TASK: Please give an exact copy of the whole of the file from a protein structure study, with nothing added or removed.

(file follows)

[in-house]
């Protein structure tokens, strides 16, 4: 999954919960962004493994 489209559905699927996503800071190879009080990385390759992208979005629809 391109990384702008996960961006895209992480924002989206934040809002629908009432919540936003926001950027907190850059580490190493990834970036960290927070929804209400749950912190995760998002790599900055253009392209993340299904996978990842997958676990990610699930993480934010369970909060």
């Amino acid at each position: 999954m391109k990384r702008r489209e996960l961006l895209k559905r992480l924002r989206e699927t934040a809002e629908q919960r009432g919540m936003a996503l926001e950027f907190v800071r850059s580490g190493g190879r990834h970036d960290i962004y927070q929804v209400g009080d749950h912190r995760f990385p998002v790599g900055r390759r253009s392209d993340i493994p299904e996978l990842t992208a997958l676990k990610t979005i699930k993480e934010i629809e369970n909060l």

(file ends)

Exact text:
[in-house]
């Protein structure tokens, strides 16, 4: 999954919960962004493994 489209559905699927996503800071190879009080990385390759992208979005629809 391109990384702008996960961006895209992480924002989206934040809002629908009432919540936003926001950027907190850059580490190493990834970036960290927070929804209400749950912190995760998002790599900055253009392209993340299904996978990842997958676990990610699930993480934010369970909060």
């Amino acid at each position: 999954m391109k990384r702008r489209e996960l961006l895209k559905r992480l924002r989206e699927t934040a809002e629908q919960r009432g919540m936003a996503l926001e950027f907190v800071r850059s580490g190493g190879r990834h970036d960290i962004y927070q929804v209400g009080d749950h912190r995760f990385p998002v790599g900055r390759r253009s392209d993340i493994p299904e996978l990842t992208a997958l676990k990610t979005i699930k993480e934010i629809e369970n909060l």